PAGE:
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Police send text alerts to 70,000 victims in UK

Detectives reach out to 70,000 potential victims of a banking scam, as authorities crack down on fraudsters impersonating banks. Over £48m may have been stolen.

A major banking scam has led detectives to reach out to 70,000 individuals who may have fallen victim to the scheme. The Metropolitan Police is taking the effort to send text messages to mobile phone users who were believed to have communicated with fraudsters pretending to be representatives of their banks. Over 100 people have already been arrested, and one man has been charged in connection with the scam.

Within the next day, individuals who receive a text message will be directed to visit the Action Fraud website to provide their information, helping officers develop cases against suspects. Met Commissioner Sir Mark Rowley acknowledged the immense task of gathering evidence after uncovering an online fraud network. The police are reaching out to mobile numbers that were connected to fraudsters for longer than a minute, indicating potential fraud or attempted fraud.

More about the scam

In this scam, fraudsters randomly called people, pretending to be their bank and warning them of suspicious activity on their accounts. They claimed to be bank personnel from various financial institutions like Barclays, Santander, and HSBC, among others, in an attempt to deceive victims. Once engaged in conversation, the fraudsters manipulated victims into divulging security details and potentially gained access to features such as one-time passcodes to steal funds from accounts.

Authorities suspect that up to 200,000 people in the UK may have fallen victim to this scam, suffering significant financial losses. The 70,000 individuals being contacted had connections to known fraudsters, and their testimonies could be instrumental in prosecuting cases.

Legitimate messages from the police will be delivered between Thursday and Friday, with victims being directed to the Metropolitan Police website. Any other text messages should be disregarded as fraudulent.

iSpoof Website taken down

The operation to bring these cyber fraudsters to justice began when investigators in the Netherlands tapped into a website used by criminals to conduct anonymous calls while impersonating bank employees. This iSpoof website, now shut down by the FBI, provided scammers with the ability to retrieve one-time passcodes and passwords. These one-time codes, typically sent via text messages, are commonly employed as security measures by online banks.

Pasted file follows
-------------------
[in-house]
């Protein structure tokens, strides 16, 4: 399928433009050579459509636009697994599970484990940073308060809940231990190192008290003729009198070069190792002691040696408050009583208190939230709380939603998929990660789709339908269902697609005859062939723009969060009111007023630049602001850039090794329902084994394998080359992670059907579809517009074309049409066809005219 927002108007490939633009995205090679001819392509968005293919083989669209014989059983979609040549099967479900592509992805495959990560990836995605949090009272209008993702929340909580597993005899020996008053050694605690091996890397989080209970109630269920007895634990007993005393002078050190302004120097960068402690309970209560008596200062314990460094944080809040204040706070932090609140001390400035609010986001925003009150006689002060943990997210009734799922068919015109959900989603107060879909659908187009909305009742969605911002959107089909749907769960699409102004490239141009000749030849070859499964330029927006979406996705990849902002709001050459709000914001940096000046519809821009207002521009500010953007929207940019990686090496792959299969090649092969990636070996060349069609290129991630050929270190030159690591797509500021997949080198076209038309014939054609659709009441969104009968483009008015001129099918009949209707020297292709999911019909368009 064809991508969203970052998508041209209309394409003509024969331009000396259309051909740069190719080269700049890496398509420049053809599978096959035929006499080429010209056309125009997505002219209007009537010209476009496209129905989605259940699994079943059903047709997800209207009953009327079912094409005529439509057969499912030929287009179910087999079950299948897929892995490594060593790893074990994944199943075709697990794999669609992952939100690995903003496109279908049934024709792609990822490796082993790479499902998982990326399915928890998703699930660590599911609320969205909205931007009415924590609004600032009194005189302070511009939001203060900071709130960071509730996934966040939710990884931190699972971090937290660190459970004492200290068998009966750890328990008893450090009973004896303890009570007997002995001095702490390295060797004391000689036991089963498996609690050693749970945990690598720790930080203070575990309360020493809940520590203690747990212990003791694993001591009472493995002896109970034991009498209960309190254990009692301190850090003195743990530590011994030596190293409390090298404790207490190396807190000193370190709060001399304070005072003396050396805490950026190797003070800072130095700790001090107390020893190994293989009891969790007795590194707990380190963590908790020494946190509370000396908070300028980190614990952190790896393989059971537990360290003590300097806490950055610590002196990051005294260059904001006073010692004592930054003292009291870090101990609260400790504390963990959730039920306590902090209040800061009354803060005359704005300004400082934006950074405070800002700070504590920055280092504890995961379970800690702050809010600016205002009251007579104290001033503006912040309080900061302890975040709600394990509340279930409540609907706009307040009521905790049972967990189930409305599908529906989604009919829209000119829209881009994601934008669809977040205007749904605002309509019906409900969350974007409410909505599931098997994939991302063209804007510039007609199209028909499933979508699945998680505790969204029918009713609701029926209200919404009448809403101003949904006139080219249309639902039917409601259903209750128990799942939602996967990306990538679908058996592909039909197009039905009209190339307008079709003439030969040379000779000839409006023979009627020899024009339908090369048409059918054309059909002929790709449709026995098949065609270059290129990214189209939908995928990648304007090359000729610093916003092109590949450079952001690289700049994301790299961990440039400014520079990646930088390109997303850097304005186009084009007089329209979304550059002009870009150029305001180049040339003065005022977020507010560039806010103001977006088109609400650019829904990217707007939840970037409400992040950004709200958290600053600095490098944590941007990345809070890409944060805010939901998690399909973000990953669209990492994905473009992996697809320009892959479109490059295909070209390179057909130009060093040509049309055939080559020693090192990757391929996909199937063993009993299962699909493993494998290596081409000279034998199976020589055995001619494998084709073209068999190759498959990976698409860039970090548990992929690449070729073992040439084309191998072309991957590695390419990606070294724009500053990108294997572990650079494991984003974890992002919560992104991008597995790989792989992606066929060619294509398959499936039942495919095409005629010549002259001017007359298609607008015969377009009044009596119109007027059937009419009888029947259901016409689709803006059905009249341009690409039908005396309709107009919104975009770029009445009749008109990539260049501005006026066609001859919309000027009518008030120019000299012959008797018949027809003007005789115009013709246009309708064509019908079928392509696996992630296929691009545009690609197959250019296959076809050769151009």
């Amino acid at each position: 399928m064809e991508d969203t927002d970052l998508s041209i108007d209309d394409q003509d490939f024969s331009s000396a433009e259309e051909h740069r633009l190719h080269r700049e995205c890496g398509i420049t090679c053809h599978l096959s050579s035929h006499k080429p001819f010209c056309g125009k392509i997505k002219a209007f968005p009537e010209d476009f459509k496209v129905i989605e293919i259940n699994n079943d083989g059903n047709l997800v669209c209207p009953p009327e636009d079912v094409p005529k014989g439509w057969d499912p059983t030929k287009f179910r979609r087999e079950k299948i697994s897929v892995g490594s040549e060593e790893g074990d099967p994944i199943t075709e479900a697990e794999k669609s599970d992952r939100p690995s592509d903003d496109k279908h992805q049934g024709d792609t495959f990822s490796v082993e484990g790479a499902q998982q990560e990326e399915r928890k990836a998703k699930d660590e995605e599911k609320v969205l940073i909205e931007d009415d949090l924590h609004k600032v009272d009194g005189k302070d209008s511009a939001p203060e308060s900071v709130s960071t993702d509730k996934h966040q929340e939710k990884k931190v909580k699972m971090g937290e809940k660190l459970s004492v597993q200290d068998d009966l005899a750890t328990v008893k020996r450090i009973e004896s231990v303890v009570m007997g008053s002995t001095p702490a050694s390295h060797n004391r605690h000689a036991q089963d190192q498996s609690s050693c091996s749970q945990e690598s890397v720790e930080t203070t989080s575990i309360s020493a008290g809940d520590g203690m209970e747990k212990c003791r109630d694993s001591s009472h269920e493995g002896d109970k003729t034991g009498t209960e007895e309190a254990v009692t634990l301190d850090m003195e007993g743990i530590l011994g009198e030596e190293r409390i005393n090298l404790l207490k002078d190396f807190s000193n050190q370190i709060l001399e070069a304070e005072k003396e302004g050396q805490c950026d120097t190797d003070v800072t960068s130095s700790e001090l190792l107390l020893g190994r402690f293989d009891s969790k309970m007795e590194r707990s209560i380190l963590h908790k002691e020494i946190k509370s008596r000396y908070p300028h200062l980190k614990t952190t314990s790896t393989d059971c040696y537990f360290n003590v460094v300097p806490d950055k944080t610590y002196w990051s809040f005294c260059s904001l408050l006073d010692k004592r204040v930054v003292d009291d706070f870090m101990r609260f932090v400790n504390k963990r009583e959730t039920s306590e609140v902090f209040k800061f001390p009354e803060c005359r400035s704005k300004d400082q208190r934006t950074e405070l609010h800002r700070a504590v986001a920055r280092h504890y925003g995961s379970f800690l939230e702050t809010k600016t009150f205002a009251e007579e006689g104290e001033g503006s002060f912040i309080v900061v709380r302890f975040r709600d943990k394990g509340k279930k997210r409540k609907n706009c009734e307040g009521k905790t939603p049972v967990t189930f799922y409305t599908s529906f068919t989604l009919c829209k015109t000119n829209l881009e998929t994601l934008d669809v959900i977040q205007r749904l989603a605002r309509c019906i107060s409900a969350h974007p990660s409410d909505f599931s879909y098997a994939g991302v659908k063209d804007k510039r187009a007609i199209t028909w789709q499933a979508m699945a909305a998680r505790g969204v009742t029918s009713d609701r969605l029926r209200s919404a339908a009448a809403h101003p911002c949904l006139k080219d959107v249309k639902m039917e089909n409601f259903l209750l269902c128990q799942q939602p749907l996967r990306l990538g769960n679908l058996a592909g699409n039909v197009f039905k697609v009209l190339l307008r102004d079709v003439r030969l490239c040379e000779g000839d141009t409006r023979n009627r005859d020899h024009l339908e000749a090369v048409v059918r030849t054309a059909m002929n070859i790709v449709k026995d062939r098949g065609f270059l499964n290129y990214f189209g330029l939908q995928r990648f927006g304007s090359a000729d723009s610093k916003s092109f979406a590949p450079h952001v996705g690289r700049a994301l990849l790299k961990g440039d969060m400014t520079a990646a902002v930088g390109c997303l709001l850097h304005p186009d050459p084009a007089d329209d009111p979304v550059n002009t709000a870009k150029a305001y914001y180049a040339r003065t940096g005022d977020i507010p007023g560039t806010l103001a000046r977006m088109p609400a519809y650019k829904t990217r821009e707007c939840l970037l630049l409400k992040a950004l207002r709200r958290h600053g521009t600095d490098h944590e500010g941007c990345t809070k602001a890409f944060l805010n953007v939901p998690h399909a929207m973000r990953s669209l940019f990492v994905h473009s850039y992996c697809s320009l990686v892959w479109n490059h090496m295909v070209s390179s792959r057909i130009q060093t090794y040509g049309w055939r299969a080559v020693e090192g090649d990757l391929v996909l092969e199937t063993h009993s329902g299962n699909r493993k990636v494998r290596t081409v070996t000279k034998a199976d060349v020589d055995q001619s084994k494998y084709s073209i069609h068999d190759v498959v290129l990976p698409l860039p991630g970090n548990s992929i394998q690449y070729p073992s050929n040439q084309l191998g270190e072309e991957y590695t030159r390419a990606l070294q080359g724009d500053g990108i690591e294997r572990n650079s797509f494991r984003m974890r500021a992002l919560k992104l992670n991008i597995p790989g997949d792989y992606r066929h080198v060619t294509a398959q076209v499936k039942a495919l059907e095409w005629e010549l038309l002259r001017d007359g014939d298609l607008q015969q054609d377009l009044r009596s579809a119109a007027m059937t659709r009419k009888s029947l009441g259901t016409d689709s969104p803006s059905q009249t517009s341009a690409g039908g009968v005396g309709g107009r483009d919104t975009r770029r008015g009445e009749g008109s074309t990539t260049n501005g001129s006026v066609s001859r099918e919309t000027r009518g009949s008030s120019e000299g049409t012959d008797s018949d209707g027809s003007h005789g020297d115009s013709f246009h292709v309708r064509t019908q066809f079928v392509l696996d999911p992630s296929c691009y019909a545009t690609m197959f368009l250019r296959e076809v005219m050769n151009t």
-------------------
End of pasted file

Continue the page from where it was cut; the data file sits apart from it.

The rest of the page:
Detective Superintendent Helen Rance, of the Met’s Cyber Crime unit, stated that victims were unaware that they were receiving calls from iSpoof. The scammers on the other end of the line proved remarkably persuasive. The scale of this crime is immense, leaving many people deeply concerned and in a state of distress.

Investigations indicate that fraudsters paid between £150 and £5,000 per month in bitcoin to utilize the iSpoof service, contacting as many as 20 people per minute. Their primary targets were individuals in the USA, UK, Netherlands, Australia, France, and Ireland. Current estimates suggest that criminals using iSpoof may have stolen around £48 million, a figure likely to increase. Those operating the service are allegedly earning £3.2 million and leading extravagant lifestyles.

When visiting the iSpoof website, users were met with an FBI notice explaining that the site had been shut down. Despite this, the investigation is ongoing. Police suspect that around 59,000 individuals could have used the iSpoof service, with a focus on those in the UK who have spent at least 100 Bitcoin to access it, believing that their identities were safeguarded.

Arrests made

In one raid conducted earlier this month, authorities arrested a man suspected to be behind iSpoof at a location in east London. Furthermore, they have apprehended 120 individuals in other raids who were thought to have taken part in fraudulent activities associated with the service.

Detective Superintendent Rance cautioned that other criminal “enablers” were likely to emerge, ready to provide services to fraudsters. She acknowledged that these individuals would probably move to another website to continue their operations.

A 34-year-old man named Teejai Fletcher was charged with manufacturing or supplying articles for use in fraud and participating in the activities of an organized crime group. He is scheduled to appear at Southwark Crown Court on December 6th.